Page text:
Tuesday, August 28, 2007

Quills and Spills

To see the miraculously retrieved Margaret Atwood review, scroll down the page.

Sunday, August 26, 2007

If Your Are Under 40....



Another 'sick' website (parents, that means 'cool', just so you don't freak) came to my attention for the 20-30 set: http://www.bustedhalo.com/
If you liked geezemagazine.com, you should like this atypical product of the Paulist fathers. Check it out.

Offering


video

©V.Wells, 2007

Museum Prioritizing?

There has been much navel gazing and gnashing of teeth as to why we in Canada do not have a portrait gallery yet, and now we are apparently getting a human rights museum. In the same breath, news wires report that art galleries and museums such as, recently, ones in Saskatchewan and Alberta are finally getting some financial respite to conduct much needed repairs and renewal projects. Am I slow, or does it not make sense to fix what is broke before manufacturing more? Kind of like if Montreal were to build some new state of the art toll bridges right now.... Interesting how the new stuff goes to the tourist magnets like, oh, the capital region, but cultural institutions anywhere outside the money belt shamefully go without funding and usually face funding cutbacks so that their programs suffer from crippling deficits. Argh.

Call for Artists

Another call comes via our friends at CIVA: "CIVA is currently accepting entries for the invitational exhibition Art and Text. This exhibition brings together the works of no more than twelve CIVA members and may include up to five works per artist, depending upon factors such as size and shipping weight. Various media will be considered (drawing, painting, printmaking, sculpture, photography, mixed media and new media.)" For full details go to www.civa.org

Call for Papers

A call for papers on the topic "Of Sacred Crossroads" has been issued by the Association for Cultural Studies, for the International Crossroads in Cultural Studies Conference at the University of the West Indies, Jamaica in July 2008. Abstracts are required and are due by November 30th. For full details go to www.crossroads2008.org

Monday, August 20, 2007

Sunday, August 19, 2007

An American in Birthday History


This Thursday, August 23rd is the anniversary of Gene Kelly's birth in 1912. This incomparable dancer and velvet-voiced singer is a dvd fixture in our house. We'll see if the weather calls for rain that day.

For the Young Metalheads


Let us cheer ourselves from the entry below by looking at another place the cello is used: the Finnish heavy metal band, Apocalyptica. My son, ex-metal aficionado, confirms their status as legitimately good.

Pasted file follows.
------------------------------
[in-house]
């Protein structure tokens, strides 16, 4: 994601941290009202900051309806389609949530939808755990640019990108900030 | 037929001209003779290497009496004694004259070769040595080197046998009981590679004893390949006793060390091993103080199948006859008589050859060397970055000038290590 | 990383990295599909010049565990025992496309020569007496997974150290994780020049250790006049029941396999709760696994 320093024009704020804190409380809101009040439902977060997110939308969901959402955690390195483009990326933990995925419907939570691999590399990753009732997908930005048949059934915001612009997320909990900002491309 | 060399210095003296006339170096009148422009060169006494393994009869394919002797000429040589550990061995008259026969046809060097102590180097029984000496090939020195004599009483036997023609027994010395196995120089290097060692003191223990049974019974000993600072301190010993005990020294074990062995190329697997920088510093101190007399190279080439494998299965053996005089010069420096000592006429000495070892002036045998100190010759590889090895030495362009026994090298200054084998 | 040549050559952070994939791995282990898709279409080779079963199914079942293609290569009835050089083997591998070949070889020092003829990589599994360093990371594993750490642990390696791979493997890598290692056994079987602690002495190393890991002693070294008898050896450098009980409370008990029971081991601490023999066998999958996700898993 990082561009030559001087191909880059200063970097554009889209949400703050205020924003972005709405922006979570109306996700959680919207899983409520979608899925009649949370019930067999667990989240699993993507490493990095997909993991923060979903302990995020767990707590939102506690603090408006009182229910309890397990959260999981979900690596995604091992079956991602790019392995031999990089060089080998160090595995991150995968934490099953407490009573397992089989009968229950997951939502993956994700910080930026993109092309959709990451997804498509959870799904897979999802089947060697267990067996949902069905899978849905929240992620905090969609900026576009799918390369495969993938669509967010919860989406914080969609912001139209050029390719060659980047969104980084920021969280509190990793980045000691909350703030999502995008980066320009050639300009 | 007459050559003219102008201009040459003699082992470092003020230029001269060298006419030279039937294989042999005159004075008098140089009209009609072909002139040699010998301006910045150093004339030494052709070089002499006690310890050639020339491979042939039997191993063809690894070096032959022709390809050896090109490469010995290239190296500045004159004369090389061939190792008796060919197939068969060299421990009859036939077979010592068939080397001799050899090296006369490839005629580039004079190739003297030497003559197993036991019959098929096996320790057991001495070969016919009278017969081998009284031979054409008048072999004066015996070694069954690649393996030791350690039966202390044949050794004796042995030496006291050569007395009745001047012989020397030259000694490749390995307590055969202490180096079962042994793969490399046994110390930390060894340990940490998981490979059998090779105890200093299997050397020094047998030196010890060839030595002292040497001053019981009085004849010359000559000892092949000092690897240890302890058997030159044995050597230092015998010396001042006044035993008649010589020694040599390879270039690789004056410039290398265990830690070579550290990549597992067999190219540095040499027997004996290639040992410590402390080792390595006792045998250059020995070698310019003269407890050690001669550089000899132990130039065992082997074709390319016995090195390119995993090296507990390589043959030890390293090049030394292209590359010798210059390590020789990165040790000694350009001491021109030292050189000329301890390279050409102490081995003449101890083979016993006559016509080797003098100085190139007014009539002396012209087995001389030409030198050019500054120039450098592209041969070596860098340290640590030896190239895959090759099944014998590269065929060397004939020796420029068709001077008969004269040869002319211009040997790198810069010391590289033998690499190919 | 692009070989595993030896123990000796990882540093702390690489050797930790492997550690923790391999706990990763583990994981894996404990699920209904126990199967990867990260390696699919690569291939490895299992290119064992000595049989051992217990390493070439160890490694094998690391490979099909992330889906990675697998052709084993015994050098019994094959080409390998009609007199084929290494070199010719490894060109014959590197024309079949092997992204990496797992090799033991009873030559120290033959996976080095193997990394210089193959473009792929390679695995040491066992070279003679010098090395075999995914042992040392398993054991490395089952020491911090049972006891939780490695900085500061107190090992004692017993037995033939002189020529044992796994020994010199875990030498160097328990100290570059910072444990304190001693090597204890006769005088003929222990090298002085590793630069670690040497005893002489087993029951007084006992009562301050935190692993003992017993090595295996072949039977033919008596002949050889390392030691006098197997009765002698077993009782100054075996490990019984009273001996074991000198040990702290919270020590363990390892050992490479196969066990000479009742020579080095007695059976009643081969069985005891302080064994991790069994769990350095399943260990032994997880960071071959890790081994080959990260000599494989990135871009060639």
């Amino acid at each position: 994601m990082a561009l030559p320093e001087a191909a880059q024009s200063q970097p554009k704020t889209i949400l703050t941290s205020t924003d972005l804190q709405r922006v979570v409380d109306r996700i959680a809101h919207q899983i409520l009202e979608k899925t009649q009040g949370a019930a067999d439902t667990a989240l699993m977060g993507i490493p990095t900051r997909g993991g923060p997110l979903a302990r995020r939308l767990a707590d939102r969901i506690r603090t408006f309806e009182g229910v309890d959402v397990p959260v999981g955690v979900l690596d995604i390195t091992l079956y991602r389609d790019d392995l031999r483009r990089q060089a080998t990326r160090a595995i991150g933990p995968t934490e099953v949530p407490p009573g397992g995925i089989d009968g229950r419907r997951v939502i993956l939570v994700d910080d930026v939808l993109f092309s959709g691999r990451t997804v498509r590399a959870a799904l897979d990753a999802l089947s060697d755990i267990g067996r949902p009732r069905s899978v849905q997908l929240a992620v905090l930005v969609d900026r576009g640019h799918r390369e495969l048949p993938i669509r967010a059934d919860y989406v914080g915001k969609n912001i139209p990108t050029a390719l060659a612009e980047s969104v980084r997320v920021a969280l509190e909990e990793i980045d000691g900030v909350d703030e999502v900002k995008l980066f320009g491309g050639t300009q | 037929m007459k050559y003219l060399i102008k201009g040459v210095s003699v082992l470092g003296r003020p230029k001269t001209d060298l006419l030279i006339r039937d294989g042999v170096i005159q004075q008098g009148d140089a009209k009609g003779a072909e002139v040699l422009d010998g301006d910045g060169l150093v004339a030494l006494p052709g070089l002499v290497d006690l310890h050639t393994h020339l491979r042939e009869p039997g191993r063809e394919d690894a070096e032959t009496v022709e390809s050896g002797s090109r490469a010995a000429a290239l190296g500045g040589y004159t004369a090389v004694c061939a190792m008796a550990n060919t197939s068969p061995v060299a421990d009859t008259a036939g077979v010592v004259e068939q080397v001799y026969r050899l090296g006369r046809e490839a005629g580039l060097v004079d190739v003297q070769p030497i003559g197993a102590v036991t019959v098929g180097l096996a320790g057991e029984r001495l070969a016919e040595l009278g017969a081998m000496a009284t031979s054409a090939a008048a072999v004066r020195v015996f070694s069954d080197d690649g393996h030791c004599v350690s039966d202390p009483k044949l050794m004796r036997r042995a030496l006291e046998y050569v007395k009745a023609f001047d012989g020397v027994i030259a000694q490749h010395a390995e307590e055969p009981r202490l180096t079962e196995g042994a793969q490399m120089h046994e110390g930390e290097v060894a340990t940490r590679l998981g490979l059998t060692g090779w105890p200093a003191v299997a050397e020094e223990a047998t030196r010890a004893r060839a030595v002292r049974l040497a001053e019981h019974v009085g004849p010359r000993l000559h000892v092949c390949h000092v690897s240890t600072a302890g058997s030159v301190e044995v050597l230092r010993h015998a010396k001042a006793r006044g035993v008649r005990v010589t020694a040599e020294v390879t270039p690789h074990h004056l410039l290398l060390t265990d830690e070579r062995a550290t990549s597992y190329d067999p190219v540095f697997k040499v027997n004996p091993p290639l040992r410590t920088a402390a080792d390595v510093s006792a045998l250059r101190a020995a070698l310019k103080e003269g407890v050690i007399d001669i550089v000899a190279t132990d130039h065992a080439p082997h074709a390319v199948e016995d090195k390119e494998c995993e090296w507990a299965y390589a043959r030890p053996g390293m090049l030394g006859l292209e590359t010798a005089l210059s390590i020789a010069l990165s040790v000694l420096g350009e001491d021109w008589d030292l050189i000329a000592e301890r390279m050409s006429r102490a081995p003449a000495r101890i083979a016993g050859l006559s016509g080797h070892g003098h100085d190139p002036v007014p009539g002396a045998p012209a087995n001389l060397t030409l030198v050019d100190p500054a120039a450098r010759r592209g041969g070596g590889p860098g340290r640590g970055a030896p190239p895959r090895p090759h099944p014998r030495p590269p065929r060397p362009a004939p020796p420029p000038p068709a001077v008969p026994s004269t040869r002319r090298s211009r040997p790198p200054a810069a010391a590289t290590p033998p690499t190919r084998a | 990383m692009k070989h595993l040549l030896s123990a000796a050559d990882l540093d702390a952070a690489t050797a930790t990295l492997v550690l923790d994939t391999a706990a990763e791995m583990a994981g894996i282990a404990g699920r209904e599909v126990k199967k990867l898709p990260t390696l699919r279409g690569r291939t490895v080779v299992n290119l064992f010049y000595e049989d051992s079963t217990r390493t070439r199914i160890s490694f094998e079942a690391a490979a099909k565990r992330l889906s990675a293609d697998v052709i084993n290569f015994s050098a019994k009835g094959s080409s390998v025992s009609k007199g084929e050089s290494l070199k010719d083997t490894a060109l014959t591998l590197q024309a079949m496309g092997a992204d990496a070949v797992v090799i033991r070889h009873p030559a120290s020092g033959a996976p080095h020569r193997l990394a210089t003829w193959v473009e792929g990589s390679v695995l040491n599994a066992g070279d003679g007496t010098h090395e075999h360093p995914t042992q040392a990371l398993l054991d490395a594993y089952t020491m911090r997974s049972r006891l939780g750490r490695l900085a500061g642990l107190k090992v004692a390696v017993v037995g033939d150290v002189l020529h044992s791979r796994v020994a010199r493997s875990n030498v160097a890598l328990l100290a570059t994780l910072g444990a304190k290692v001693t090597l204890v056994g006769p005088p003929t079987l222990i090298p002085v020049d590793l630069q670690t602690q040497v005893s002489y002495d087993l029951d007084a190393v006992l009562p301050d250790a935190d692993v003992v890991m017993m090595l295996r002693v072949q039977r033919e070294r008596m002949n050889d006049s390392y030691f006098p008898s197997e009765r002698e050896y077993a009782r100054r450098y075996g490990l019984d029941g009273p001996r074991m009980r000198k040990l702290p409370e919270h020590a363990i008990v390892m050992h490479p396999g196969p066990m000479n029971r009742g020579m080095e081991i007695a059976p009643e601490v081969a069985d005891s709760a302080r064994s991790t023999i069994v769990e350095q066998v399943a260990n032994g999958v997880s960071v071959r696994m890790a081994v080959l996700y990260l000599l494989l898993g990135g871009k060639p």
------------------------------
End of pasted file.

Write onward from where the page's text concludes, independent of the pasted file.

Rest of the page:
You can get a good flashcard of them at http://www.apocalyptica.com/stuff/flashcards.php

Not sure they are exactly squeaky clean but they do know how to rock.

Hero of the Week - Reprise


On June 3rd I pointed to Richard Bradshaw as a hero of the Canadian opera scene, and now~alas~he has died. What a loss for the COC and for us, the appreciative audience. I will miss watching him conducting the opera. tibi gratias agimus, Richard.

Call for Artists

The National Exhibit by Art-at-the-Cathedral (Lexington, Kentucky) announces a new call: "Themes for Advent and Christmas". 2D or 3D media are welcome, and are due by October 15th or 17th depending on means of delivery. For more information about submission details, sales, etc. pls visit http://www.ccclex.org/Art-at-the-Cathedral.html. Thanks to ECVA for bringing this to our attention.

By Anonymous

"If you are looking for a friend, don't look for perfection, look for friendship".

Monday, August 13, 2007

For the Youngsters


You kids discovering what good taste your parents had in rock music will be glad to hear that there will be a cd release of Best Ofs by Led Zeppelin in November, along with a dvd of their 1976 concert in NYC, The Song Remains the Same. Whet your appetite with Black Dog here: http://www.ledzeppelin.com/site_flash/fs_audio.html



The Blue Screen of Blog Death

I just wrote a superbly crafted review of The Penelopiad by Margaret Atwood and cyberspace sucked it into a black hole. Here's the gist of what it said:
1. Read the book; it's really good.
2. Go see the stage production at the NAC Sept 19-Oct 7; it's supposed to be good.

Stupid computers.

Quills and Ink Spills--Retrieved!

Lots of hoopla lately about the dramatization of Margaret Atwood's The Penelopiad. The book (Knopf 2005) was the result of a series of myths reinterpreted by various authors and true to her form, this retelling of Penelope and Odysseus has Atwood's wit and acerbic perception; I laughed all the way through it. A week ago the theatrical producation, with choreography by Victoria Tennant--it's a joint NAC/Royal Shakespeare Company effort--opened over the pond to largely good reviews. If it's anything like the book or the operatic adaptation of The Handmaid's Tale (which was fab), I know it will beat by grade 8 exposure to mythology, which turned me off myths for 30 years. It plays in Ottawa Sept 19- Oct 7.

New Music, Music in the News